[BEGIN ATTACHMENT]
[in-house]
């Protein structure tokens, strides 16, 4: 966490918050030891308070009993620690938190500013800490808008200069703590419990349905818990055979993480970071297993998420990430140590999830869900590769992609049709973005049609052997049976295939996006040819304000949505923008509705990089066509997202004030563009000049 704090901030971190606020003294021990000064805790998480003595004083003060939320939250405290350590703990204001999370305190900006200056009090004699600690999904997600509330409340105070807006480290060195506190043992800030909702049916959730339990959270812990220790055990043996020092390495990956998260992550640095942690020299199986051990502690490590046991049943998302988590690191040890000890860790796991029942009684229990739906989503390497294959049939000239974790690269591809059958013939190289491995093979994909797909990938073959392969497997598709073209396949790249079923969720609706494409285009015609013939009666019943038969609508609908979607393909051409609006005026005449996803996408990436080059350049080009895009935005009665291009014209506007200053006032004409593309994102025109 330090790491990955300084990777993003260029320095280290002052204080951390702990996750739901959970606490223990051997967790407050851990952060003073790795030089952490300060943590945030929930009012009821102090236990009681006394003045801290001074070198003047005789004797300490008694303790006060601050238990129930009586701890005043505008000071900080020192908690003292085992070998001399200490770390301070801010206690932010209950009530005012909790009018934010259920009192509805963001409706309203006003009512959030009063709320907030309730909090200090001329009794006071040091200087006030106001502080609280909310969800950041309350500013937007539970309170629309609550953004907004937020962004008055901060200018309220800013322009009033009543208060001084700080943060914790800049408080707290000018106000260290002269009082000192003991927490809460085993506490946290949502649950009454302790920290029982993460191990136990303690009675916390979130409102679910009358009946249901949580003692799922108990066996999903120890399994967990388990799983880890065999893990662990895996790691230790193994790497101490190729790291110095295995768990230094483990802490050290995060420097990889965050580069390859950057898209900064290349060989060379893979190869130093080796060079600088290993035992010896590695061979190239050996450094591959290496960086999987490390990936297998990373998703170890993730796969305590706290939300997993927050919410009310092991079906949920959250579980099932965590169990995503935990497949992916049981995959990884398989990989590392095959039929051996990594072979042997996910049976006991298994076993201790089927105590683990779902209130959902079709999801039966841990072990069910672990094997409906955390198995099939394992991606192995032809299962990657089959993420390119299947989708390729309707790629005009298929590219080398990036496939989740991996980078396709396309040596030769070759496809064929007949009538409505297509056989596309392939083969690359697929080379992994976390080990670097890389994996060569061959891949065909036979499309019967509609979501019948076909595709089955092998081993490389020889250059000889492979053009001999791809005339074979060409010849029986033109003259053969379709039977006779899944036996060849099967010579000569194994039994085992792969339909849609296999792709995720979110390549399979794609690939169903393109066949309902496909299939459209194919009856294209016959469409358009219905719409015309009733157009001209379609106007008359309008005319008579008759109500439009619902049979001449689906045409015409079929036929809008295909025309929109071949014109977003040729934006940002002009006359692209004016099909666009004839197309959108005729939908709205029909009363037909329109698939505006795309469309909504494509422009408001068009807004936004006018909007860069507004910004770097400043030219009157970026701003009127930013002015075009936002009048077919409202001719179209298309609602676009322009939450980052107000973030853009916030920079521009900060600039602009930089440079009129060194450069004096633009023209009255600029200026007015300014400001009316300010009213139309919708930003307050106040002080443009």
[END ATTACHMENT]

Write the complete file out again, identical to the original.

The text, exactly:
[in-house]
């Protein structure tokens, strides 16, 4: 966490918050030891308070009993620690938190500013800490808008200069703590419990349905818990055979993480970071297993998420990430140590999830869900590769992609049709973005049609052997049976295939996006040819304000949505923008509705990089066509997202004030563009000049 704090901030971190606020003294021990000064805790998480003595004083003060939320939250405290350590703990204001999370305190900006200056009090004699600690999904997600509330409340105070807006480290060195506190043992800030909702049916959730339990959270812990220790055990043996020092390495990956998260992550640095942690020299199986051990502690490590046991049943998302988590690191040890000890860790796991029942009684229990739906989503390497294959049939000239974790690269591809059958013939190289491995093979994909797909990938073959392969497997598709073209396949790249079923969720609706494409285009015609013939009666019943038969609508609908979607393909051409609006005026005449996803996408990436080059350049080009895009935005009665291009014209506007200053006032004409593309994102025109 330090790491990955300084990777993003260029320095280290002052204080951390702990996750739901959970606490223990051997967790407050851990952060003073790795030089952490300060943590945030929930009012009821102090236990009681006394003045801290001074070198003047005789004797300490008694303790006060601050238990129930009586701890005043505008000071900080020192908690003292085992070998001399200490770390301070801010206690932010209950009530005012909790009018934010259920009192509805963001409706309203006003009512959030009063709320907030309730909090200090001329009794006071040091200087006030106001502080609280909310969800950041309350500013937007539970309170629309609550953004907004937020962004008055901060200018309220800013322009009033009543208060001084700080943060914790800049408080707290000018106000260290002269009082000192003991927490809460085993506490946290949502649950009454302790920290029982993460191990136990303690009675916390979130409102679910009358009946249901949580003692799922108990066996999903120890399994967990388990799983880890065999893990662990895996790691230790193994790497101490190729790291110095295995768990230094483990802490050290995060420097990889965050580069390859950057898209900064290349060989060379893979190869130093080796060079600088290993035992010896590695061979190239050996450094591959290496960086999987490390990936297998990373998703170890993730796969305590706290939300997993927050919410009310092991079906949920959250579980099932965590169990995503935990497949992916049981995959990884398989990989590392095959039929051996990594072979042997996910049976006991298994076993201790089927105590683990779902209130959902079709999801039966841990072990069910672990094997409906955390198995099939394992991606192995032809299962990657089959993420390119299947989708390729309707790629005009298929590219080398990036496939989740991996980078396709396309040596030769070759496809064929007949009538409505297509056989596309392939083969690359697929080379992994976390080990670097890389994996060569061959891949065909036979499309019967509609979501019948076909595709089955092998081993490389020889250059000889492979053009001999791809005339074979060409010849029986033109003259053969379709039977006779899944036996060849099967010579000569194994039994085992792969339909849609296999792709995720979110390549399979794609690939169903393109066949309902496909299939459209194919009856294209016959469409358009219905719409015309009733157009001209379609106007008359309008005319008579008759109500439009619902049979001449689906045409015409079929036929809008295909025309929109071949014109977003040729934006940002002009006359692209004016099909666009004839197309959108005729939908709205029909009363037909329109698939505006795309469309909504494509422009408001068009807004936004006018909007860069507004910004770097400043030219009157970026701003009127930013002015075009936002009048077919409202001719179209298309609602676009322009939450980052107000973030853009916030920079521009900060600039602009930089440079009129060194450069004096633009023209009255600029200026007015300014400001009316300010009213139309919708930003307050106040002080443009």